The simple answer, in my opinion, is both; provided you acquire them at the right price. If you were invested in Abbott prior to 2013, you would automatically have received an equivalent number of shares in AbbVie at a rather attractive price. AbbVie shares have appreciated 47% since the company split. In comparison, Abbott has only gained about 17% during this time. Also, since the two companies now operate in different industry segments, one can hold both of them and gain a diversification advantage.
However, this question becomes more relevant if you were to choose only one of the two. Abbott shares did not have the big run-up as AbbVie had during the last year, and hence, they are more reasonably priced at this time. Also, Abbott scores on AbbVie in terms of projected growth estimates at 11.5%, compared to 7.8% for AbbVie. Lastly, Abbott's debt load (debt-to-asset ratio) is low, compared to AbbVie's almost 50%.
However, before we can fully answer this question, let's look at the future returns based on the projected growth rates for these two companies. I will rely on the F.A.S.T. Graphs™ research tool to facilitate this process. The growth rates assumed in these calculations are taken from S&P Capital IQ (S&P Research team) and are normally median estimates. In this example, they are 11.5% for Abbott and 8.5% for AbbVie. Please note that future growth rates extending far into the future is a tricky business and could vary from the actual rates by a wide margin.
You may notice from the above earnings estimates that both Abbott and AbbVie are expensive to some degree, based on their current prices, but over the next ten years, their total earnings (and hence the returns) are likely to be similar. AbbVie is likely to pay more in dividends, but not by a wide margin.
Now, let's assign a rating to each of the two companies, based on the information that we already have and using a simple rating system that I have created and used for some time. Like any other mechanical rating system, this system is not perfect by any means and would not substitute other means of research, but it can provide an unbiased decision point. Below is a table that I created showing the relative "rating" for Abbott and AbbVie. Please see the complete rules and disclosures about this rating system here. This system takes into account three elements; fundamental ratios, growth estimates and the dividend strength of the company. Each of the criteria gets a rating based on pre-defined rules. The net total rating is the sum total of individual ratings, and results in a value that is between 0-10, 10 being perfect and 0 being the worst.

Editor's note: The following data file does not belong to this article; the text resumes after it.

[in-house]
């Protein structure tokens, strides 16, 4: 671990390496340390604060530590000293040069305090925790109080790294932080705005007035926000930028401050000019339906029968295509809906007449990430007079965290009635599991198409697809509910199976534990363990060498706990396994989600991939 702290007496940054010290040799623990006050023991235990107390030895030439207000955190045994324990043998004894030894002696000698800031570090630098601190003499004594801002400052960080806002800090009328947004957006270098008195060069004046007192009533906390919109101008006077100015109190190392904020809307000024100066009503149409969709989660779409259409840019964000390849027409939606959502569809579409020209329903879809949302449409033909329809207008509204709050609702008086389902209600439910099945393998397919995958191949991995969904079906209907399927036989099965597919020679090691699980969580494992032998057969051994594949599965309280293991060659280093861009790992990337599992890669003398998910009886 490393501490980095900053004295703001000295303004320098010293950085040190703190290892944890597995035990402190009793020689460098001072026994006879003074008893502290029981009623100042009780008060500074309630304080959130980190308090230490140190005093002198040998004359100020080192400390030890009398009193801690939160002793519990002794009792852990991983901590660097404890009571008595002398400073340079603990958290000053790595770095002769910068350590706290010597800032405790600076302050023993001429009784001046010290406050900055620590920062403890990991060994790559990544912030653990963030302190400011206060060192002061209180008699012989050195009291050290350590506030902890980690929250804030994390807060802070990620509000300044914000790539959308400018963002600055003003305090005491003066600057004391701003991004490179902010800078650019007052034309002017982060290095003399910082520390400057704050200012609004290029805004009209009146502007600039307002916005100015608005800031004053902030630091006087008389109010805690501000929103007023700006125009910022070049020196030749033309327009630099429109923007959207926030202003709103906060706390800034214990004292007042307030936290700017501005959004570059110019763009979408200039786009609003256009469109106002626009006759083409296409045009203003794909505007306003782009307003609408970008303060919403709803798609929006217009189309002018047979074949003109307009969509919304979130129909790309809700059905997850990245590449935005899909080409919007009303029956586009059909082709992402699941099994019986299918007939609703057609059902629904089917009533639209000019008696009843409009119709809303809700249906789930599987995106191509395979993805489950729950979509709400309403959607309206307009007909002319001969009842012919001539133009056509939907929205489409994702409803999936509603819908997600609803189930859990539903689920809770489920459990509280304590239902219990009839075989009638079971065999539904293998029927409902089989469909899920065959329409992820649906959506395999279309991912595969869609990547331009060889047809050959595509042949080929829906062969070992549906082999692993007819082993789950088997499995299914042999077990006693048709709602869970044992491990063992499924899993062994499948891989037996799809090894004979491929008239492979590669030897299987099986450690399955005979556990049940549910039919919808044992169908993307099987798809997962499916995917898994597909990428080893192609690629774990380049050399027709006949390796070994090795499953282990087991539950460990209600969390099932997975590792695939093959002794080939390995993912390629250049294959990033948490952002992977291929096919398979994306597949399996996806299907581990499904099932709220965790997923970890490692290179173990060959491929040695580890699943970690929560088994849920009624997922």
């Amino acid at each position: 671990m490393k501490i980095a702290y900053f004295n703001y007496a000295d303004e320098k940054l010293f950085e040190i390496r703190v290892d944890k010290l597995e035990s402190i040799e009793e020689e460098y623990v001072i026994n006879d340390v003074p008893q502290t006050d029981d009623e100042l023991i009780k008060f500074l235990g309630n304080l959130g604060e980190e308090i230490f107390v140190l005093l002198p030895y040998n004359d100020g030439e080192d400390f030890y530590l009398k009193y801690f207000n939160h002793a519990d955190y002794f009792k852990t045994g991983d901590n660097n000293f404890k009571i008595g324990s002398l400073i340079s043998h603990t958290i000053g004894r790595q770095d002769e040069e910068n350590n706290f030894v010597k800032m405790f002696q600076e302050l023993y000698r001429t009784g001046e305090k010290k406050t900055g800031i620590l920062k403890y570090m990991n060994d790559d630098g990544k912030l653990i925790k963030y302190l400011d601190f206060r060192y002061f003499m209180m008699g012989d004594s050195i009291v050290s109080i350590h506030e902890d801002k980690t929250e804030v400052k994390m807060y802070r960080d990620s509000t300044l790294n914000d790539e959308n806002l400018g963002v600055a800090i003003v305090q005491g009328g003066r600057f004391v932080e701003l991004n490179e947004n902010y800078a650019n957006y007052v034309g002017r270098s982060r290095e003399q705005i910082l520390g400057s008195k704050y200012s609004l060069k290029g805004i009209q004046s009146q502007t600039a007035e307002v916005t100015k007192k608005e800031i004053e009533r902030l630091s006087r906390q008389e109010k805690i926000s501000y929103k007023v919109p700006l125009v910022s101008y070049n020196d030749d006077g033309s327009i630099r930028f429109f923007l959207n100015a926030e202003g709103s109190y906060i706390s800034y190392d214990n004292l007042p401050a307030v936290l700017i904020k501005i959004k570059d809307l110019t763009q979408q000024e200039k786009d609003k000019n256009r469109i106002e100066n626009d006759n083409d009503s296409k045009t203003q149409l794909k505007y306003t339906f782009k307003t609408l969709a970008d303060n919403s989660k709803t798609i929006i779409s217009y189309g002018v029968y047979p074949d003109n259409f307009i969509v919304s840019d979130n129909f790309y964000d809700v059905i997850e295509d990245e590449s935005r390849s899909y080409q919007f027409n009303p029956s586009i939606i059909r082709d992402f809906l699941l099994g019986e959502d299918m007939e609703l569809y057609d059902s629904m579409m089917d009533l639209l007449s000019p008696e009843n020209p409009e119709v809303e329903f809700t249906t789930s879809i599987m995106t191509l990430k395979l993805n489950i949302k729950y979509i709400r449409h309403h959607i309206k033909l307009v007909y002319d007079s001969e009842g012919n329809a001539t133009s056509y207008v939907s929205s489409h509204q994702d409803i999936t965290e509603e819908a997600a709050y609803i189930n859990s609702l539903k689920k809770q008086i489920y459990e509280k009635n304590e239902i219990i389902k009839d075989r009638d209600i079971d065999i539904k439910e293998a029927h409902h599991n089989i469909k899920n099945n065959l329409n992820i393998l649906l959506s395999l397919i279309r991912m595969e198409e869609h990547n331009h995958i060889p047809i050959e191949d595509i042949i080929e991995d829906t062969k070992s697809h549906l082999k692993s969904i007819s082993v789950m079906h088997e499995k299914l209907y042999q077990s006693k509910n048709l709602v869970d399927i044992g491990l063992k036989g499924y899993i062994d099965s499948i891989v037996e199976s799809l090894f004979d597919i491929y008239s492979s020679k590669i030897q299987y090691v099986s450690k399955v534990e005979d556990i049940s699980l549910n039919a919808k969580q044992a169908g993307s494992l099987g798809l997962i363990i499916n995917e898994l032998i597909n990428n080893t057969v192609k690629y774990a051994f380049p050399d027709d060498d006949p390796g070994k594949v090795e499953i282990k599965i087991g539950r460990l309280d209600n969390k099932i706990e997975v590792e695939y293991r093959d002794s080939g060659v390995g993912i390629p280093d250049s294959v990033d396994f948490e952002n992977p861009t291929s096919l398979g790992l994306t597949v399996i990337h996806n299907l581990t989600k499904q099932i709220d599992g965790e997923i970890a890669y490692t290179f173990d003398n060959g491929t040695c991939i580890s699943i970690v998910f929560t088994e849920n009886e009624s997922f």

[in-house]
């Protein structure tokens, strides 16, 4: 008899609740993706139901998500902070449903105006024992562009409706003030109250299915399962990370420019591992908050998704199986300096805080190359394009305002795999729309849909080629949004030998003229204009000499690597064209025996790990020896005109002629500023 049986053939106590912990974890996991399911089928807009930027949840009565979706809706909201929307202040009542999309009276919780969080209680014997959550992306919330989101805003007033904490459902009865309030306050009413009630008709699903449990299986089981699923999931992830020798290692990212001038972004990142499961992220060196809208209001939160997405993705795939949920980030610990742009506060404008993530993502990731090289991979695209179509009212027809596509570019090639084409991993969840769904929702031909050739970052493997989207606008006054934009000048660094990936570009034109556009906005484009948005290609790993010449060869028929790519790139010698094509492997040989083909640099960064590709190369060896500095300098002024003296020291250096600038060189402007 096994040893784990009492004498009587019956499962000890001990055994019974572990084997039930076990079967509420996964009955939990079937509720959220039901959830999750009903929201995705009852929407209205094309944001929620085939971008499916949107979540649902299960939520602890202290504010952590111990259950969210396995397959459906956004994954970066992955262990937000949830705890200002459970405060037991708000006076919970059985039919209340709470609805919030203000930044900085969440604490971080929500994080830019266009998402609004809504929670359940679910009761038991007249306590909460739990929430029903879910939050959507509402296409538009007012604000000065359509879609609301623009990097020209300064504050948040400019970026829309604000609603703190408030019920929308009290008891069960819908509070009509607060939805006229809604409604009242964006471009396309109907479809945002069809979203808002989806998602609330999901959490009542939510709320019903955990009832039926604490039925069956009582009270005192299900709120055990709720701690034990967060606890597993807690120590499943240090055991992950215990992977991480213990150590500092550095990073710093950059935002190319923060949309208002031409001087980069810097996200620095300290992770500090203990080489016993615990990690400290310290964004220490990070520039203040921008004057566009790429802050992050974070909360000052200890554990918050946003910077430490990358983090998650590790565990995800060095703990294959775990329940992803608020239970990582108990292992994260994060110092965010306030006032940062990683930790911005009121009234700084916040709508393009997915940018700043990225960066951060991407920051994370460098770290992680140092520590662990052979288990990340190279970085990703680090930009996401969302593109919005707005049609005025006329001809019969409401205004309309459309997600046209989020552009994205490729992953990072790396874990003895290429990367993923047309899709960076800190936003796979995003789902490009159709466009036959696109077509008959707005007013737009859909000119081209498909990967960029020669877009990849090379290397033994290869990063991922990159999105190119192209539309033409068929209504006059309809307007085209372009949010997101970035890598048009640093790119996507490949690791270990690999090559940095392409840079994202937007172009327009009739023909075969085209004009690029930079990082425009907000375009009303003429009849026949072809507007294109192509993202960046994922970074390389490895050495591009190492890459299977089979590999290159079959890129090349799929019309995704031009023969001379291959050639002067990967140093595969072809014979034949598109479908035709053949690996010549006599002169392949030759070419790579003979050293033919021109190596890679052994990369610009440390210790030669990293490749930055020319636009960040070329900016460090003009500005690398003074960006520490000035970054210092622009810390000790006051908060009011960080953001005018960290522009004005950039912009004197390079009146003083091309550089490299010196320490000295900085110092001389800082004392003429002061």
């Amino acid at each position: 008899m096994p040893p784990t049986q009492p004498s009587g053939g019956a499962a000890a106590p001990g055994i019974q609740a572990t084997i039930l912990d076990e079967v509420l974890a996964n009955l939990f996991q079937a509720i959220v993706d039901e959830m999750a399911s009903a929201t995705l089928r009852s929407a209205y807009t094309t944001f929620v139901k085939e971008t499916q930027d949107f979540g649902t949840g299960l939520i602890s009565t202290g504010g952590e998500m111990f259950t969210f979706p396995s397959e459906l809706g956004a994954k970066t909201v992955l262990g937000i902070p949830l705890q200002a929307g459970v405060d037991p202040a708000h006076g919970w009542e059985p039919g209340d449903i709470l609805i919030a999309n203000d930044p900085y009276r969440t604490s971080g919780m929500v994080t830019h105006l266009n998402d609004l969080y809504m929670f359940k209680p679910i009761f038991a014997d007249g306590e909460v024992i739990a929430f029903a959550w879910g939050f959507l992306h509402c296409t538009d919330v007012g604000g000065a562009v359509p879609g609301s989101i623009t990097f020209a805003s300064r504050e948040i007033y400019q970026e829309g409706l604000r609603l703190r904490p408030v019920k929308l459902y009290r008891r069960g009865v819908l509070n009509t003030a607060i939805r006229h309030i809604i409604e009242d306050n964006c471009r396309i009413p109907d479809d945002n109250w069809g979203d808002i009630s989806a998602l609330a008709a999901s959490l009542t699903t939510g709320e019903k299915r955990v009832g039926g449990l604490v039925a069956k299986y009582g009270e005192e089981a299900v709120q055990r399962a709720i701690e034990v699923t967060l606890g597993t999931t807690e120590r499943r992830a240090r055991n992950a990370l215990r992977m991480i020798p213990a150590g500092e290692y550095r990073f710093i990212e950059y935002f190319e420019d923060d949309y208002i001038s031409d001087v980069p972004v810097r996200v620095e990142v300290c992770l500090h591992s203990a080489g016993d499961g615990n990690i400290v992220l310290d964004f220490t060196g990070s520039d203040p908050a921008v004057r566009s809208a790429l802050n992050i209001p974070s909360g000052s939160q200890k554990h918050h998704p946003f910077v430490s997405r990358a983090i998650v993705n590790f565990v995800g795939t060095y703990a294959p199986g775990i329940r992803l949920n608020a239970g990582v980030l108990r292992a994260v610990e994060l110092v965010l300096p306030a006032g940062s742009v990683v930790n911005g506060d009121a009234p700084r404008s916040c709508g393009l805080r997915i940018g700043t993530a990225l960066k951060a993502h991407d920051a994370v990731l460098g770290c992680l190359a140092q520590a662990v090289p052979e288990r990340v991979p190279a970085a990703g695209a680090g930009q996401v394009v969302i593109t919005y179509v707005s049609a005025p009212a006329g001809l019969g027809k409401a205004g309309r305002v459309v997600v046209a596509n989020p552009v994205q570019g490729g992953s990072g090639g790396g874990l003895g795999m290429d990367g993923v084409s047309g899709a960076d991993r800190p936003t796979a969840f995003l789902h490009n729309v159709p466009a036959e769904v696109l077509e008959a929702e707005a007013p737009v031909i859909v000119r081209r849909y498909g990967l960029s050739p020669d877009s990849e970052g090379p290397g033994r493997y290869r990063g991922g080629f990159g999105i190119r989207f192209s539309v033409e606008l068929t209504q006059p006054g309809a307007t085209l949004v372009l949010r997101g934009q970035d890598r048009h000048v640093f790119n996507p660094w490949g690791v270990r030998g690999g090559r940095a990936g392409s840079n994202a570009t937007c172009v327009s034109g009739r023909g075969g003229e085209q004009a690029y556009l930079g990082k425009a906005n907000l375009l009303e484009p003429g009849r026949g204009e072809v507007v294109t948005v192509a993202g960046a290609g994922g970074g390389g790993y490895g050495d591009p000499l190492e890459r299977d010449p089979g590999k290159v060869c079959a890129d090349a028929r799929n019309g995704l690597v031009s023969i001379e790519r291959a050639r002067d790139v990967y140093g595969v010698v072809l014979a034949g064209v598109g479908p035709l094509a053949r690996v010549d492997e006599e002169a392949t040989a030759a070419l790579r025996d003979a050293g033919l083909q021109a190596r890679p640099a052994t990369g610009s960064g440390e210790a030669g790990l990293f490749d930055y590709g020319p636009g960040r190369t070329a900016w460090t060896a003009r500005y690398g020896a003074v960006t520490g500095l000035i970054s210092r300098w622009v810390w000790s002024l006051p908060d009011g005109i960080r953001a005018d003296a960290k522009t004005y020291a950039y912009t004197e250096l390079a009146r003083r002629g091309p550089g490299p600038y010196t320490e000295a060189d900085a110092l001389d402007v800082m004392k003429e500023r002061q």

Net Margin (prev. 5 years)
Revenue Growth (prev. 5 years)
Total Return over the last 5 years
Projected Growth Estimates
Total Projected Return over next 10 years (based on projected estimates)
The above model rates the two companies just about the same, with a slight edge to Abbott.
In my opinion, both of these companies are likely to serve any dividend and income portfolio well into the future. However, the entry price does matter. At the current prices, they both are slightly expensive, but someone like me, who already holds positions in both at a much lower cost-basis, should be well served in the long run. If someone was to initiate a new position at current prices, it will be wise to dollar-cost average the investment so as to take advantage of future dips. If your goal is to choose stability and less volatility, then choose Abbott over AbbVie. On the other hand, if the goal was to have a better growth and total return, AbbVie may be a better choice.
Disclaimer: The examples and stocks quoted in this article are for information purpose only; it should not be construed as recommendation to buy or sell any securities.
Disclosure: I am long ABT, ABBV. I wrote this article myself, and it expresses my own opinions. I am not receiving compensation for it (other than from Seeking Alpha). I have no business relationship with any company whose stock is mentioned in this article.